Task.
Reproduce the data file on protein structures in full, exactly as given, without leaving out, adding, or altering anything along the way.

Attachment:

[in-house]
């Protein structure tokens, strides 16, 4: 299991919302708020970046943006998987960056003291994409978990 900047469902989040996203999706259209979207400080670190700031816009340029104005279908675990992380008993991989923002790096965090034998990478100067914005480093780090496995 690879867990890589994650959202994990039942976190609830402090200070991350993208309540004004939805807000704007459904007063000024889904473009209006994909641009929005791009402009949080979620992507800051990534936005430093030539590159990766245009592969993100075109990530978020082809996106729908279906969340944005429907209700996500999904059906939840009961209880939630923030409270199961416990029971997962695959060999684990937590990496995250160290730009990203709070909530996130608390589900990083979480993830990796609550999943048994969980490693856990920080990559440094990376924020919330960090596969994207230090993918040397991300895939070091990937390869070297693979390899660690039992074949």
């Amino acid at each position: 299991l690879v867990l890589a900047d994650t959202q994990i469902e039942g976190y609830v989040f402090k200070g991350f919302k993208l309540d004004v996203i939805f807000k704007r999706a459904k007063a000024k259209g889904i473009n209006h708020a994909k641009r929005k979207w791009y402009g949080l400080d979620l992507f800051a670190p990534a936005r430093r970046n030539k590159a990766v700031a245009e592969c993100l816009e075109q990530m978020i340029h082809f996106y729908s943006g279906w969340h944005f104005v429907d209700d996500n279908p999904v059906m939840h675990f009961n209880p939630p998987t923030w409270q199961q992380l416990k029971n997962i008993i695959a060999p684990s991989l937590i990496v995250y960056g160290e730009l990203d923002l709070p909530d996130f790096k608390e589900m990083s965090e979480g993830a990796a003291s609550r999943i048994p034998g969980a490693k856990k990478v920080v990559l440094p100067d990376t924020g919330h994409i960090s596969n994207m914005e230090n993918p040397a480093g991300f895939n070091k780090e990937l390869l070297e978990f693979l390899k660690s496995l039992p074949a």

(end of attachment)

[in-house]
């Protein structure tokens, strides 16, 4: 299991919302708020970046943006998987960056003291994409978990 900047469902989040996203999706259209979207400080670190700031816009340029104005279908675990992380008993991989923002790096965090034998990478100067914005480093780090496995 690879867990890589994650959202994990039942976190609830402090200070991350993208309540004004939805807000704007459904007063000024889904473009209006994909641009929005791009402009949080979620992507800051990534936005430093030539590159990766245009592969993100075109990530978020082809996106729908279906969340944005429907209700996500999904059906939840009961209880939630923030409270199961416990029971997962695959060999684990937590990496995250160290730009990203709070909530996130608390589900990083979480993830990796609550999943048994969980490693856990920080990559440094990376924020919330960090596969994207230090993918040397991300895939070091990937390869070297693979390899660690039992074949």
């Amino acid at each position: 299991l690879v867990l890589a900047d994650t959202q994990i469902e039942g976190y609830v989040f402090k200070g991350f919302k993208l309540d004004v996203i939805f807000k704007r999706a459904k007063a000024k259209g889904i473009n209006h708020a994909k641009r929005k979207w791009y402009g949080l400080d979620l992507f800051a670190p990534a936005r430093r970046n030539k590159a990766v700031a245009e592969c993100l816009e075109q990530m978020i340029h082809f996106y729908s943006g279906w969340h944005f104005v429907d209700d996500n279908p999904v059906m939840h675990f009961n209880p939630p998987t923030w409270q199961q992380l416990k029971n997962i008993i695959a060999p684990s991989l937590i990496v995250y960056g160290e730009l990203d923002l709070p909530d996130f790096k608390e589900m990083s965090e979480g993830a990796a003291s609550r999943i048994p034998g969980a490693k856990k990478v920080v990559l440094p100067d990376t924020g919330h994409i960090s596969n994207m914005e230090n993918p040397a480093g991300f895939n070091k780090e990937l390869l070297e978990f693979l390899k660690s496995l039992p074949a």